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Sex disparities in dietary intake across the lifespan: the case of Lebanon



Little is known about sex-based dietary differences in middle-income countries, particularly those undergoing the nutrition transition. This study aims at examining sex disparities in energy and macronutrients’ intakes, food consumption patterns, and micronutrients’ adequacy in Lebanon, while adopting a life course approach.


Data were derived from a national cross-sectional survey conducted in Lebanon in 2008/2009. The study sample consisted of 3636 subjects: 956 children and adolescents aged 6–19.9 years; 2239 adults aged 20–59.9 years and 441 older adults aged above 60 years. At the households, trained nutritionists conducted face-to-face interviews with participants to complete a sociodemographic questionnaire and one 24-h diet recall. Food items were categorized into 25 food groups. The Nutritionist Pro software was used for the analysis of dietary intake data and the estimation of energy, macronutrients’, and micronutrients’ intakes.


In all age groups, males had significantly higher energy intakes, while females had significantly higher fiber intakes. In addition, in adolescents aged 12–19.9 years, females had higher fat intakes as compared to males (37.02 ± 0.6% vs 35.03 ± 0.61%), and in adults aged 20–59.9 years, females had significantly higher total fat (37.73 ± 0.33% vs 36.45 ± 0.38%) and saturated fat intakes (11.24 ± 0.15% vs 10.45 ± 0.18%). These differences in macronutrient intakes were not observed in younger children nor in older adults. Sex-based differences in food groups’ intakes were also observed: men and boys had significantly higher intakes of red and processed meat, bread, fast food, soft drinks, and alcohol, while girls and women had higher intakes of fruits, vegetables, milk, and sweets. In all age groups, females had lower micronutrient intakes compared to males, including calcium, iron, and zinc.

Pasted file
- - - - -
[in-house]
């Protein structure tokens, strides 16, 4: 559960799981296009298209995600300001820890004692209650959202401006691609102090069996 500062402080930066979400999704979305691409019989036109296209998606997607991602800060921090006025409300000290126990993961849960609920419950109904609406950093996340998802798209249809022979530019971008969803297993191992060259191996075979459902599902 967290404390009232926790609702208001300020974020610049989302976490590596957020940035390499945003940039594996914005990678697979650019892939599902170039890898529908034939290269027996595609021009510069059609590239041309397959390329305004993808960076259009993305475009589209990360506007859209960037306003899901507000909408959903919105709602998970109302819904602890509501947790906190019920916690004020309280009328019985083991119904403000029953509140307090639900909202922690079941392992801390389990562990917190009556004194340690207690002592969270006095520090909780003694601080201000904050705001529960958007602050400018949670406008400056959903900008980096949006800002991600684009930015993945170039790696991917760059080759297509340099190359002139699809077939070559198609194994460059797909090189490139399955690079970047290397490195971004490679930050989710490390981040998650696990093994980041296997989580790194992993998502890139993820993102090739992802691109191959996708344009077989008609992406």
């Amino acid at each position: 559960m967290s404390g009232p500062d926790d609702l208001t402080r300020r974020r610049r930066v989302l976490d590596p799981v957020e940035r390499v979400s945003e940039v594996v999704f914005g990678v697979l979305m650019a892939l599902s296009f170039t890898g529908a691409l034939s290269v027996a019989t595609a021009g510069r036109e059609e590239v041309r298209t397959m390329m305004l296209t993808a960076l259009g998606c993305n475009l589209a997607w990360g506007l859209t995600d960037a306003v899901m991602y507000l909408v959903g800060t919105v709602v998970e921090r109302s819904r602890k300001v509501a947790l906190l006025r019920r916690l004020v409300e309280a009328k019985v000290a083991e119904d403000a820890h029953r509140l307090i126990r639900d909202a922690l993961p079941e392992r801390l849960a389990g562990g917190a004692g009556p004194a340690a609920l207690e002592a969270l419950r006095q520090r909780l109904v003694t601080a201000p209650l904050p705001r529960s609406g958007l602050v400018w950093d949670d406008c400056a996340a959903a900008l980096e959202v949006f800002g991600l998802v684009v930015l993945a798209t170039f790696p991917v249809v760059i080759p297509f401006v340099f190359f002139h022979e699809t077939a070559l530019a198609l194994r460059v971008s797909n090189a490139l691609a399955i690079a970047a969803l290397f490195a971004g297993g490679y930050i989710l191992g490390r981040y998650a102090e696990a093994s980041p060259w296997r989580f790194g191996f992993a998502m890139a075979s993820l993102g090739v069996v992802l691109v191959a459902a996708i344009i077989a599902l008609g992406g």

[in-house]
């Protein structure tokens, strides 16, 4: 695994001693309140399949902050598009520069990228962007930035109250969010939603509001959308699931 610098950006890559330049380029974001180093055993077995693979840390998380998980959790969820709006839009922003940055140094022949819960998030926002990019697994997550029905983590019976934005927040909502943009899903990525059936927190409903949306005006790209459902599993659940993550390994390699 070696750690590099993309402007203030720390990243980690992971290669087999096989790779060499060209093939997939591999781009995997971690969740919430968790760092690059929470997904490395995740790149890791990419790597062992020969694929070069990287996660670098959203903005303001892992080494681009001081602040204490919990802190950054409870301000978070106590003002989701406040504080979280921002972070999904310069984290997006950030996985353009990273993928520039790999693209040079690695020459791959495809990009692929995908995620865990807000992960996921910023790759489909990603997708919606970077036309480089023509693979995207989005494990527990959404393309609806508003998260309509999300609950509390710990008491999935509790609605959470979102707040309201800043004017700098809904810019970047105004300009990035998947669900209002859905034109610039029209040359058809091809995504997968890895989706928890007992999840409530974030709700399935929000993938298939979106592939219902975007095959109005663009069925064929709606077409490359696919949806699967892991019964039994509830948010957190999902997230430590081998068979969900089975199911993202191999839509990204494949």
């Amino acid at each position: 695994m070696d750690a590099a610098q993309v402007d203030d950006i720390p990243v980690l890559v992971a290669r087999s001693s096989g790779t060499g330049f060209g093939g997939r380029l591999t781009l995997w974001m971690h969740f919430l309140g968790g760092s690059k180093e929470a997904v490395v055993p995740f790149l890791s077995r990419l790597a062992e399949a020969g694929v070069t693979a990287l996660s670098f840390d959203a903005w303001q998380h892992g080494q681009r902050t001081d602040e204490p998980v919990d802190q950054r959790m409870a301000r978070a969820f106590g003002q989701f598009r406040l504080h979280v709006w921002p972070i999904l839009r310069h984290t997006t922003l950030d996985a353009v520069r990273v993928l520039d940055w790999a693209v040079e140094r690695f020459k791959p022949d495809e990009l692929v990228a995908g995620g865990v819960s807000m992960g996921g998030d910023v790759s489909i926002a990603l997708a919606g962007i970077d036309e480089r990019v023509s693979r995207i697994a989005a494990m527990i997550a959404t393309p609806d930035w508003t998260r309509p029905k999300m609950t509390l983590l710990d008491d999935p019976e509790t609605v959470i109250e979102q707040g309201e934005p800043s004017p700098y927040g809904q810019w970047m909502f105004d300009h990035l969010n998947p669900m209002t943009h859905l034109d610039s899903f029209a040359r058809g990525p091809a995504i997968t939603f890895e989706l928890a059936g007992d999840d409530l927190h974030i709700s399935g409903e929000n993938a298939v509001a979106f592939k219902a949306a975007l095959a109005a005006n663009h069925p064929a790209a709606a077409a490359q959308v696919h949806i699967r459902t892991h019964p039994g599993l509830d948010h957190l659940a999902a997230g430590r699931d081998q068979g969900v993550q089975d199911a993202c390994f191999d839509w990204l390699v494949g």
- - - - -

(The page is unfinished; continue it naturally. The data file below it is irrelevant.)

This study identified sex-specific priorities that ought to be tackled by context-specific interventions to promote healthier diets in Lebanon. The fact that sex-based differences in nutrient intakes and food consumption patterns were the most noticeable in the adolescent and adult years, hence women’s reproductive years call for concerted efforts to improve nutrition for women and girls as this would lay the foundation not only for their future education, productivity, and economic empowerment, but also for the health of future generations.

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Goal 5 of the United Nations’ Sustainable Development Goals (SDGs) aims to “achieve gender equality and empower all women and girls” around the world. While women and girls often have increased nutritional needs during the lifecycle, social norms in many parts of the world frequently lead to gender inequalities in nutrition, which tend to disfavor females [1]. Worldwide, women and girls continue to be twice as likely to suffer from all forms of malnutrition compared to their male counterparts, highlighting the need for a better understanding of sex disparities in food consumption and dietary intakes as a determinant of health [1]. In this manuscript, and based on the recommendations of the Institute of Medicine, the term “sex” is used as a biological classification determined by sex chromosomes, while the term gender is used when referring to behavioral, cultural, or psychological traits typically associated with one sex [2, 3].